Obituary: Lemmy Kilmister Of Motörhead, 1945-2015

Motörhead © Kevin Estrada /

Motörhead © Kevin Estrada /


The music world lost one of its true great baddasses when Ian Frasier Kilmister, known to scores of fans by his eponymous nickname Lemmy of Motörhead, passed away suddenly from cancer on December 28th. The shockwave felt with from announcement of his death at age 70 on social media, and then confirmation by the band was heartbreaking for many who followed his career of nearly five decades. Although he has struggled with health issues the last few years, Motörhead was last seen on tour in Europe three weeks earlier, supporting their recent new album Bad Magic (UDR). One of the most enduring sounds in rock music, the obscenely loud volume of the bands’ live backline, unmatched by any band in any genre, will never be heard again.

Born in Stoke-On-Trent UK and raised in North Wales, Lemmy came from working class roots took to music early. Like many he was captivated by rise of The Beatles, whom he would go on to have an association with as acquaintances in his young adult years, according to his own story in the documentary Lemmy: 49% Motherfucker, 51% Son Of A Bitch. He learned to play guitar along to the skiffle inspired rhythms of the day on the first Beatles singles. He was also a huge fan of Motown and southern Blues artists as a youth, music that made a huge impact on him. He saw The Beatles play one of their early gigs at The Cavern Club in London, and had several moderately successful bands such as The Rocking Vickers and Sam Gopal. Lemmy famously roadied for The Jimi Hendrix Experience, having been bassist Noel Redding’s roommate for a time during their Are You Experienced era.

Lemmy joined psychedelic rock band Hawkwind in 1971 helping propel the success of that band, penning and performing on their best known track ‘Silver Machine’. He had never played bass before joining Hawkwind, but owing to that bands experimental ways he quickly adopted classic R&B guitar style to bass, playing much the way a rhythm guitarist would with chord progressions, double stops, and solo breaks. He eventually moved to his Rickenbacker bass andfull Marshall stack as elements to his signature style.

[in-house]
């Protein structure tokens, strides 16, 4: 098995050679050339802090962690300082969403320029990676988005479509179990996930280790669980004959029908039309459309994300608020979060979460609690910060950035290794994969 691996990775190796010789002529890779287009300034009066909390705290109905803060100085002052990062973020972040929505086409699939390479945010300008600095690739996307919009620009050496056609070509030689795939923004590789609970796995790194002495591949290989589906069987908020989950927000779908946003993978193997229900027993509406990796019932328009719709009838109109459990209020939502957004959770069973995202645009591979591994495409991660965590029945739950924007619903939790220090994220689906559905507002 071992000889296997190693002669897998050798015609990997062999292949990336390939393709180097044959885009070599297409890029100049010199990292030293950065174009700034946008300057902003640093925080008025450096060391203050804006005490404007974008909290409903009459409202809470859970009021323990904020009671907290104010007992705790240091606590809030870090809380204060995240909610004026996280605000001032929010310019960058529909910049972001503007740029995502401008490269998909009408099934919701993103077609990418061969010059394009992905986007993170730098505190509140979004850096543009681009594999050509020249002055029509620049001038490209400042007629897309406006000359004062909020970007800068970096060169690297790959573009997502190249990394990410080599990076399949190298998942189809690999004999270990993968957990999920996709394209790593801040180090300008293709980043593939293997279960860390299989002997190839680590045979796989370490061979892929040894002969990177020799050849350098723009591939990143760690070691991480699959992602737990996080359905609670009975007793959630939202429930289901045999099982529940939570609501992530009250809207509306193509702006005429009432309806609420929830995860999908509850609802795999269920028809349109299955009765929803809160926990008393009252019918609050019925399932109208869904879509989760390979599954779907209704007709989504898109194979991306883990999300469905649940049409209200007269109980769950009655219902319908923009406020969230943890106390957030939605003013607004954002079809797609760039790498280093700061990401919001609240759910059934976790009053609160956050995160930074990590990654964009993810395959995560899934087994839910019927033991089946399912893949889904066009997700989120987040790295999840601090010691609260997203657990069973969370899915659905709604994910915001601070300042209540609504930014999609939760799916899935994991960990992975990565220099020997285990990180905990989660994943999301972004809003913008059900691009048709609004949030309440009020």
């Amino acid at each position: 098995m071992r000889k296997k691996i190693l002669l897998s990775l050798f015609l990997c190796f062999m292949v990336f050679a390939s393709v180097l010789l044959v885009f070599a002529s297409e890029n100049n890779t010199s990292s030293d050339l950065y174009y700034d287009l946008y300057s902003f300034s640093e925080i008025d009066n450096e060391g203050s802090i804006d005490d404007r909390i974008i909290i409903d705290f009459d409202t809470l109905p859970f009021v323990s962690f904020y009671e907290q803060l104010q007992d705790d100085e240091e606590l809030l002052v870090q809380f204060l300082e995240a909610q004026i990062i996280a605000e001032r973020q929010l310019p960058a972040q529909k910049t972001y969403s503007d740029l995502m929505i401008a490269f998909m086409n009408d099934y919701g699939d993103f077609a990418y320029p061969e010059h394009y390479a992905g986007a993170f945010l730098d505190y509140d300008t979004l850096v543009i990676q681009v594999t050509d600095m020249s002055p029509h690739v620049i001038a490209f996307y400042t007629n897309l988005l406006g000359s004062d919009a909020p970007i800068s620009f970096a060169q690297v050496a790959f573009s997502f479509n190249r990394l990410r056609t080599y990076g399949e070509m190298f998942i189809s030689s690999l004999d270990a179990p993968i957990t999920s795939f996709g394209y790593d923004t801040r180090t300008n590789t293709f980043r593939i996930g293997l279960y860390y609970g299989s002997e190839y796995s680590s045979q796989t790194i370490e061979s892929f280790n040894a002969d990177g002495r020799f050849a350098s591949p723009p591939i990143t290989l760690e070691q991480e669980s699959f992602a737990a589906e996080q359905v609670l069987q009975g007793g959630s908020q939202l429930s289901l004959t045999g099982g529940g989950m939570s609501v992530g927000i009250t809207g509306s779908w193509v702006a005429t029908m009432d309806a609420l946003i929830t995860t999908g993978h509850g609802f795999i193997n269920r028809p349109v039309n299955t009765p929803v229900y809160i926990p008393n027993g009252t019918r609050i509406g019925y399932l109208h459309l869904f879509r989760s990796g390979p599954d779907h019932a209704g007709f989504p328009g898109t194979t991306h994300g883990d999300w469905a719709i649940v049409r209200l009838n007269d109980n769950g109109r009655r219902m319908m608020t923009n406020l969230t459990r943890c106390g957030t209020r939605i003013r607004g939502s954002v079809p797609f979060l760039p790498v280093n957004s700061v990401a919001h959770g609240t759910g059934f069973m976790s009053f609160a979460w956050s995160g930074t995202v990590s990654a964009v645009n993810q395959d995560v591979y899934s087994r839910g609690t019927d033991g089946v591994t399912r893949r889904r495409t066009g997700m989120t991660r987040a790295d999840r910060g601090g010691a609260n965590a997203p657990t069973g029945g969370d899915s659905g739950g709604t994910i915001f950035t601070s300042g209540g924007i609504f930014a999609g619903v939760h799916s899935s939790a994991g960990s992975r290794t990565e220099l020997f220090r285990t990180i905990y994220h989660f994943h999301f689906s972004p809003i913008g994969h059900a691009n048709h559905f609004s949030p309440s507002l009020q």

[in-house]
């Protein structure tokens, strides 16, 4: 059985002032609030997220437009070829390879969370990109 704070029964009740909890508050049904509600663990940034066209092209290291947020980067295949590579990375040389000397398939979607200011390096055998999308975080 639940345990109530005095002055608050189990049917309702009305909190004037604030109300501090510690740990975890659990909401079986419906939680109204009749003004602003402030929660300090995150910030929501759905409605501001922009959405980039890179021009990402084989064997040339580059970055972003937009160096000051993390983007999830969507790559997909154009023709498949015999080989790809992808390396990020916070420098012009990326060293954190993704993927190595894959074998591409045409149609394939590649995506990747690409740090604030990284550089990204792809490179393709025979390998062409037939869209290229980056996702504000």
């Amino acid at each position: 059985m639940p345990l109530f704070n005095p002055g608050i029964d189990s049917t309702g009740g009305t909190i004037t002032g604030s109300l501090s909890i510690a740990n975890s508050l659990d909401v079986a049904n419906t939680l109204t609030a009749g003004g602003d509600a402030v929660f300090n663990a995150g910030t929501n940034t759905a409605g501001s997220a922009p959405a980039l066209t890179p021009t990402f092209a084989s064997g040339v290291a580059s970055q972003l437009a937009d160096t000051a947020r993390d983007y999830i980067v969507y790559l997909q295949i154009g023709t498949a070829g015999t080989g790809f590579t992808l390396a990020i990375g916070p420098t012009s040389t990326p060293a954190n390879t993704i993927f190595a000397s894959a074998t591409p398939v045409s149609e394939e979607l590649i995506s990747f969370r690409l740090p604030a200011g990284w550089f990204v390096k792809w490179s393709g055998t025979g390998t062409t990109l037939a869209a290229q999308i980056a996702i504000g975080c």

Motorhead Overkill

Following his dismissal from Hawkwind stemming from his drug related arrest in Toronto, Lemmy rebounded to form Motörhead in 1975. While the band wasn’t an overnight success, they clearly hit upon the right time, resonating in sound, style and attitude with fans of punk, and early heavy metal fans. Following their classic, but at the time less popular albums such as Bomber, Overkill and especially Ace of Spades (all from the Bronze label), the band came to prominence following their live album No Sleep Til Hammersmith. That album and subsequent success coupled with tireless touring galvanized their fans, startled even the band themselves. More great releases such as Iron Fist, Another Perfect Day, Orgasmatron, Rock N Roll, and 1916 cemented their status as a worldwide success even more. Their last few albums, including 2015’s Bad Magic were still very solid efforts. As my colleague Steve Tovey stated in his review of Bad Magic: “There are only two types of Motörhead albums; good ones and great ones…”. Aside from the ubiquitous ‘Ace of Spades’, the band had countless classic tracks such as ‘Killed By Death’, ‘Overkill’, ‘Iron Fist’, ‘We Are The Road Crew’, ‘Damage Case’, ‘Orgasmatron’, ‘Born To Raise Hell’, ‘Eat The Rich’, ‘The Game’ and many more. He also collaborated on music and lyrics with his friend Ozzy Osborne (No More Tears, Ozzmosis), performed with The Damned, produced Girlschool, recorded with fellow luminaries like Metallica, Doro, The Ramones, Slash, Dave Grohl, Danko Jones, and Ice T, and was quoted and sampled by The Beastie Boys. He had his own rockabilly project The Head Cat with members of The Stray Cats, and many more guest appearances recordings, duets and projects. With the exception of Black Sabbath, Metallica, Slayer, and Iron Maiden; Motörhead might be the most covered band in all of heavy metal and heavy rock music.